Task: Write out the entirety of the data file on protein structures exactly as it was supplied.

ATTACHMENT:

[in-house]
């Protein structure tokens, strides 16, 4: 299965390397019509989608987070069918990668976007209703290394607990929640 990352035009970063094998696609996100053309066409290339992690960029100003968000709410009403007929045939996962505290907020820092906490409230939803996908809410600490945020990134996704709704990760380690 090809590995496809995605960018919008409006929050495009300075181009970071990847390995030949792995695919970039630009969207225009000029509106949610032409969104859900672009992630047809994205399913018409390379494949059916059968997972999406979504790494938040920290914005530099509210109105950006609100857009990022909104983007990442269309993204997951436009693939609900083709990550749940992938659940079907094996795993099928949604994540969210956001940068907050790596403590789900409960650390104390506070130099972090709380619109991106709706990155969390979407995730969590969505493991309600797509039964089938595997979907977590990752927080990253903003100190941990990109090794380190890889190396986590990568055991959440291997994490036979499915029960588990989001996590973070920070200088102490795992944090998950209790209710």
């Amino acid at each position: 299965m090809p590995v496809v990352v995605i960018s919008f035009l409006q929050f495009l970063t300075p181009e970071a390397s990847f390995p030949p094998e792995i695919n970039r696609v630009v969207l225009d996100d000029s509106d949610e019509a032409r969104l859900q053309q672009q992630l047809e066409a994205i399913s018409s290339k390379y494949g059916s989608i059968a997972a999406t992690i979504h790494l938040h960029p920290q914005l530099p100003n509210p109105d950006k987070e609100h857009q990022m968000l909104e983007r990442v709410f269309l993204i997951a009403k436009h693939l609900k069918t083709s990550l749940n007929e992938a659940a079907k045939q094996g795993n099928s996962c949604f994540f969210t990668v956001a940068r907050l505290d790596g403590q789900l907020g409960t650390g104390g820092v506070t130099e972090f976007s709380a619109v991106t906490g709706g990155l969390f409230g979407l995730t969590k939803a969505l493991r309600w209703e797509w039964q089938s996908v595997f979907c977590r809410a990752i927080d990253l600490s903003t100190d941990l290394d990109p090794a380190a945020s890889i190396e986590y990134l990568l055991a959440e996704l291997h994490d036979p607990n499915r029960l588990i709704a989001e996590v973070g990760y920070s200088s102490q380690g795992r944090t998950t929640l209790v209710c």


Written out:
[in-house]
């Protein structure tokens, strides 16, 4: 299965390397019509989608987070069918990668976007209703290394607990929640 990352035009970063094998696609996100053309066409290339992690960029100003968000709410009403007929045939996962505290907020820092906490409230939803996908809410600490945020990134996704709704990760380690 090809590995496809995605960018919008409006929050495009300075181009970071990847390995030949792995695919970039630009969207225009000029509106949610032409969104859900672009992630047809994205399913018409390379494949059916059968997972999406979504790494938040920290914005530099509210109105950006609100857009990022909104983007990442269309993204997951436009693939609900083709990550749940992938659940079907094996795993099928949604994540969210956001940068907050790596403590789900409960650390104390506070130099972090709380619109991106709706990155969390979407995730969590969505493991309600797509039964089938595997979907977590990752927080990253903003100190941990990109090794380190890889190396986590990568055991959440291997994490036979499915029960588990989001996590973070920070200088102490795992944090998950209790209710």
């Amino acid at each position: 299965m090809p590995v496809v990352v995605i960018s919008f035009l409006q929050f495009l970063t300075p181009e970071a390397s990847f390995p030949p094998e792995i695919n970039r696609v630009v969207l225009d996100d000029s509106d949610e019509a032409r969104l859900q053309q672009q992630l047809e066409a994205i399913s018409s290339k390379y494949g059916s989608i059968a997972a999406t992690i979504h790494l938040h960029p920290q914005l530099p100003n509210p109105d950006k987070e609100h857009q990022m968000l909104e983007r990442v709410f269309l993204i997951a009403k436009h693939l609900k069918t083709s990550l749940n007929e992938a659940a079907k045939q094996g795993n099928s996962c949604f994540f969210t990668v956001a940068r907050l505290d790596g403590q789900l907020g409960t650390g104390g820092v506070t130099e972090f976007s709380a619109v991106t906490g709706g990155l969390f409230g979407l995730t969590k939803a969505l493991r309600w209703e797509w039964q089938s996908v595997f979907c977590r809410a990752i927080d990253l600490s903003t100190d941990l290394d990109p090794a380190a945020s890889i190396e986590y990134l990568l055991a959440e996704l291997h994490d036979p607990n499915r029960l588990i709704a989001e996590v973070g990760y920070s200088s102490q380690g795992r944090t998950t929640l209790v209710c």